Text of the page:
John Adams’ Piano Concerto, “Must the Devil Have All the Good Tunes?”

John Adams’ Piano Concerto, Must the Devil Have All the Good Tunes?, was commissioned by the Los Angeles Philharmonic as part of its 2018-19 Centennial season. Technically, it counts as Adams’ “Piano Concerto No. 3,” following the exhilaratingly mechanical Century Rolls (1996) and the dreamy impressionism of Eros Piano (1989). The Concerto unfolds seamlessly in a single, continuous movement broken into three sections (fast-slow-fast). According to Adams, the title, attributed to Martin Luther,

came from an article about Dorothy Day in a very old copy of The New Yorker.  In the same way that I first encountered the name ‘Hallelujah Junction’ and knew that I had to write a piece with that title, when I saw the phrase ‘Must the Devil Have All the Good Tunes?’ I thought to myself, ‘that’s a good title just waiting for a piece.’”  The phrase suggested a “Totentanz”, only not of the Lisztian manner, but more of funk-invested American-style.

Gospel, funk, techno, the disquieting suspense of Bernard Herrmann, action film soundtracks, and allusions to Henry Mancini’s Peter Gunn all mix together in this exhilarating musical stew. The orchestra includes a bass guitar and a detuned honky tonk piano. At its heart, this piece is an exploration of an ever-shifting rhythmic “groove.” As you listen, see if you can find that “groove.” Make sure you buckle up for the ride, because at times it’s a harrowing journey. As with other Adams pieces, comedy, danger and menace coexist, simultaneously. In the middle section, we enter a haunting and atmospheric soundscape. In a way reminiscent of Adams’ Fearful Symmetries (1988), the final bars sputter and lurch like an ominous, out-of-control machine.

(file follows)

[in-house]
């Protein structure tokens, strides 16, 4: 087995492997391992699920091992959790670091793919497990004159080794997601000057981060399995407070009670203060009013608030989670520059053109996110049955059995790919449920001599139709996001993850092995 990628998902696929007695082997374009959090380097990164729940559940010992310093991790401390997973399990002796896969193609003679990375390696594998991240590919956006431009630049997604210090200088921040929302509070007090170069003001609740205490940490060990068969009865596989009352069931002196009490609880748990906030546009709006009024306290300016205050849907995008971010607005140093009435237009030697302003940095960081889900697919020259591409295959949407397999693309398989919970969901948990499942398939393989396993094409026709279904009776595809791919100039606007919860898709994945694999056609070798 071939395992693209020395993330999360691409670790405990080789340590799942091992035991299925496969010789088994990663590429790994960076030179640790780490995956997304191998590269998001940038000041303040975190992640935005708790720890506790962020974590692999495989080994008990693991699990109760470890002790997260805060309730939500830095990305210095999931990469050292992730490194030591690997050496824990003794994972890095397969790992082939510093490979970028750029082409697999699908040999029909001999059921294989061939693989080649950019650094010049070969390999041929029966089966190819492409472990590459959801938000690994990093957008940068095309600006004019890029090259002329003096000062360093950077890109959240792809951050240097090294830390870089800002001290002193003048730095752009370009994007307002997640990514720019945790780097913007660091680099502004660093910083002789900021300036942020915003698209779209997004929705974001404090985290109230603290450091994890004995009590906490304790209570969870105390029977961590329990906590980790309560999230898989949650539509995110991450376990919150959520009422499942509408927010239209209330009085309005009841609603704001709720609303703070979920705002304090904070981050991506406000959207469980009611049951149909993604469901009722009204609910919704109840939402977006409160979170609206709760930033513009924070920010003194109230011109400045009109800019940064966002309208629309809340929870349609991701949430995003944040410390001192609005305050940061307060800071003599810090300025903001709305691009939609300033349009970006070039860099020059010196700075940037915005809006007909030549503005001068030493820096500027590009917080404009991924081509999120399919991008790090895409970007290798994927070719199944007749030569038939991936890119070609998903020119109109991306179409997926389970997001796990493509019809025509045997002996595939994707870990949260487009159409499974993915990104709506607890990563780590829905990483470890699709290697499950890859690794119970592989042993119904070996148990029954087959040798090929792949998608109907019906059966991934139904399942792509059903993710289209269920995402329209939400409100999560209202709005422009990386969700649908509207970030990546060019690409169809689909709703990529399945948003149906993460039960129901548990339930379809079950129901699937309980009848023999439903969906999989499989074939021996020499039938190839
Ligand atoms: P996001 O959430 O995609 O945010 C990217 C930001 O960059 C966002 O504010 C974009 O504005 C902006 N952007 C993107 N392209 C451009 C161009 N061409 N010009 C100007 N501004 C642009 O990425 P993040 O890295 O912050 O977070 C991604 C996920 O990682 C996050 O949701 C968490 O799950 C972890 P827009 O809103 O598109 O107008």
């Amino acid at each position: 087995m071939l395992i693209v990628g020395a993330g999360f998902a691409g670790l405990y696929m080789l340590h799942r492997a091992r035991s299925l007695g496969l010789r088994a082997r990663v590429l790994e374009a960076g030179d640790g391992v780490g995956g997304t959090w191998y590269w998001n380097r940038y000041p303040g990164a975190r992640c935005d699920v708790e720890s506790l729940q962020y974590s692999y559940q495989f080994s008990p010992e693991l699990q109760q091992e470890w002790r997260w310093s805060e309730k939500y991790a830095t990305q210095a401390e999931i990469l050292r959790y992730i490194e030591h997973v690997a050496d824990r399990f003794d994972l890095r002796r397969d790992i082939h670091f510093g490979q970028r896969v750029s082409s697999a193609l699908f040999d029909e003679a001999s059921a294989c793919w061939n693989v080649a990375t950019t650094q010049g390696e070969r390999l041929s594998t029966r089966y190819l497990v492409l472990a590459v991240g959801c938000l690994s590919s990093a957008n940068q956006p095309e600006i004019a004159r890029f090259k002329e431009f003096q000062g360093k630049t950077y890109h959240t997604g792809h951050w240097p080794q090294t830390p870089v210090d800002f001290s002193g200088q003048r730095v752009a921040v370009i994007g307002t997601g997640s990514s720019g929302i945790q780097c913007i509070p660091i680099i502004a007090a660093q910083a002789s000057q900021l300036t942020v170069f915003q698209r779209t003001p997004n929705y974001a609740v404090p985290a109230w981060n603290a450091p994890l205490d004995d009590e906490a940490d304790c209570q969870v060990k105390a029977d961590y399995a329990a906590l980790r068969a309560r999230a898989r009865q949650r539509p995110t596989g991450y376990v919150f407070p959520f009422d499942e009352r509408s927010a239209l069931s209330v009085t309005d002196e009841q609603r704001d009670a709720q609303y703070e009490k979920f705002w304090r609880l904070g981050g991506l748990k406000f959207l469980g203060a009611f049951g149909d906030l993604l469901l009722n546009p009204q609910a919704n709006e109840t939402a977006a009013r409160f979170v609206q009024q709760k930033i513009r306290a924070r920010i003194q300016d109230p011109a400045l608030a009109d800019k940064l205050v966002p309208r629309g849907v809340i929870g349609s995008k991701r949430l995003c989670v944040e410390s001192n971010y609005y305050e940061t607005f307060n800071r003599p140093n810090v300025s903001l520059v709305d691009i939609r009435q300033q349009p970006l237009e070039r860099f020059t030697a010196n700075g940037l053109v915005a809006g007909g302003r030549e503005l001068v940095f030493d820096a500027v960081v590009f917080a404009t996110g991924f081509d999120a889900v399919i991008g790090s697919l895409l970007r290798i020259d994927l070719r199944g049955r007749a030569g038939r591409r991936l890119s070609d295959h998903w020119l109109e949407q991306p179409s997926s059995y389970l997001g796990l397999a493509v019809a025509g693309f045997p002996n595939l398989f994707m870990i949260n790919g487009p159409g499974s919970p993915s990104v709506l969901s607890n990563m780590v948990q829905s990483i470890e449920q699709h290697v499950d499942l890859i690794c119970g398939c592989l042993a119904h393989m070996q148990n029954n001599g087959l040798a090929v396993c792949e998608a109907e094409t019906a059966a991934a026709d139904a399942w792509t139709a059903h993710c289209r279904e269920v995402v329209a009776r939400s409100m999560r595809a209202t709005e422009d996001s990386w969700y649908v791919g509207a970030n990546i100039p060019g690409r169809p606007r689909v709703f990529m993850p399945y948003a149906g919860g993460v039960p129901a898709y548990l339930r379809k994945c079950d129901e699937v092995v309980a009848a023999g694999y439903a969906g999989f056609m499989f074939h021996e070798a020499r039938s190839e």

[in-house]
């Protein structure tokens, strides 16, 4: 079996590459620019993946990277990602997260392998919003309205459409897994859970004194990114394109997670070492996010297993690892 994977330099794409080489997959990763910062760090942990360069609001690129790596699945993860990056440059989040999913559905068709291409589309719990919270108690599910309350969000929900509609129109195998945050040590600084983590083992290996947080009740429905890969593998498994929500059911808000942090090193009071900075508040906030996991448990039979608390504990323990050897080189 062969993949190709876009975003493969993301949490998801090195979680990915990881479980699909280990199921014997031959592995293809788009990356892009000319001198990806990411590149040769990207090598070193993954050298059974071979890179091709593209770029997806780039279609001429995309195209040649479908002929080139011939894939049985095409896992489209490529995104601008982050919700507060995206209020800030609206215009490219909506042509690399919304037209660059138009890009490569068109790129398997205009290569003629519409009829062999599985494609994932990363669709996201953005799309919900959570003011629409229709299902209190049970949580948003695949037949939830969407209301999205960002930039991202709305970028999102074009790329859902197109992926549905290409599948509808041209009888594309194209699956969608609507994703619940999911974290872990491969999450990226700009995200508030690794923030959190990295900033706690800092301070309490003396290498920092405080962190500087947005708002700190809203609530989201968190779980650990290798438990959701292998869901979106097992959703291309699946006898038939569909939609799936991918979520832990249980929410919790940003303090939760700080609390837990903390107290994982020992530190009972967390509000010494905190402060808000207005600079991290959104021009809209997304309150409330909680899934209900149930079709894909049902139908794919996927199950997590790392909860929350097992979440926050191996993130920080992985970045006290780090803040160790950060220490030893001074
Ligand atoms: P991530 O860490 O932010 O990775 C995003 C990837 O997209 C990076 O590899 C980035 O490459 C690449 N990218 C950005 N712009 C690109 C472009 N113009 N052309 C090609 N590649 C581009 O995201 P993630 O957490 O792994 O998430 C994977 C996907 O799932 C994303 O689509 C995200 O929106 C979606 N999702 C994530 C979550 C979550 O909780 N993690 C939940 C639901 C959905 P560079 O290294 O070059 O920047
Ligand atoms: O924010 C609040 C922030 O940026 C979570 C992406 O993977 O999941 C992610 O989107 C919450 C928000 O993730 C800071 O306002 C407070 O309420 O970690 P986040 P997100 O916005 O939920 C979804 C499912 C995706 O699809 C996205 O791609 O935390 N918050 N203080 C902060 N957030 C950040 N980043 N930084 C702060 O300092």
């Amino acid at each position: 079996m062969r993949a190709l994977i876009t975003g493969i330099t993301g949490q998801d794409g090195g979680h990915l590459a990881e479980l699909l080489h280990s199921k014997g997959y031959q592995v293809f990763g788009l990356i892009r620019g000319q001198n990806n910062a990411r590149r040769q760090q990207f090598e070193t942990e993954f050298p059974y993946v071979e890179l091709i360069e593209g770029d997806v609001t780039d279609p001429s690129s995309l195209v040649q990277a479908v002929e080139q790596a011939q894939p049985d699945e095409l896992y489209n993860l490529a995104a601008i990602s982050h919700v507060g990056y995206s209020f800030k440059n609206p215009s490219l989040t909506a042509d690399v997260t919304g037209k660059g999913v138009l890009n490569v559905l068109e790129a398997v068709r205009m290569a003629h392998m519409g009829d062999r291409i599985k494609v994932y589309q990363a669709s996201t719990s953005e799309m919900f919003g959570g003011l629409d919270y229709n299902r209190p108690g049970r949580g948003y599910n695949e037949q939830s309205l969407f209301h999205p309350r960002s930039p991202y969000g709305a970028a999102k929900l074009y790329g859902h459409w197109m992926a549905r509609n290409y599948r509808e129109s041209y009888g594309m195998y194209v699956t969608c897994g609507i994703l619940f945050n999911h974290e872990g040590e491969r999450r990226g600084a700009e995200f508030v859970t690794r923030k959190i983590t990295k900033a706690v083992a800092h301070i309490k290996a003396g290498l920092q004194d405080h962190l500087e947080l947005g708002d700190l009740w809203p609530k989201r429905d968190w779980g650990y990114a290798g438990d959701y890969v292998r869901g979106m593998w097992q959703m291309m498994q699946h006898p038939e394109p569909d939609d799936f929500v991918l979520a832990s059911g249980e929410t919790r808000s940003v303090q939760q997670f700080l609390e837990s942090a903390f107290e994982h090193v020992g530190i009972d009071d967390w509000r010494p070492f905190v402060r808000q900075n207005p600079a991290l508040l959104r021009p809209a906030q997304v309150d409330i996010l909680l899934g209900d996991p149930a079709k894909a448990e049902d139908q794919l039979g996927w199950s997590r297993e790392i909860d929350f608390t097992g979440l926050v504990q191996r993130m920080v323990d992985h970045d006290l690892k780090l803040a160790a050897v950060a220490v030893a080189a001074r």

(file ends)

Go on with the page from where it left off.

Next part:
This performance, featuring pianist Víkingur Ólafsson and John Adams leading l’Orchestre Philharmonique de Radio France, took place in Paris on February, 28. I encourage you to listen a few times. Each time I have approached this piece in the last few days, it has become a more thrilling adventure:

About Timothy Judd

A native of Upstate New York, Timothy Judd has been a member of the Richmond Symphony violin section since 2001. He is a graduate of the Eastman School of Music where he earned the degrees Bachelor of Music and Master of Music, studying with world renowned Ukrainian-American violinist Oleh Krysa.

The son of public school music educators, Timothy Judd began violin lessons at the age of four through Eastman’s Community Education Division. He was a student of Anastasia Jempelis, one of the earliest champions of the Suzuki method in the United States.

A passionate teacher, Mr. Judd has maintained a private violin studio in the Richmond area since 2002 and has been active coaching chamber music and numerous youth orchestra sectionals.

In his free time, Timothy Judd enjoys working out with Richmond’s popular SEAL Team Physical Training program.

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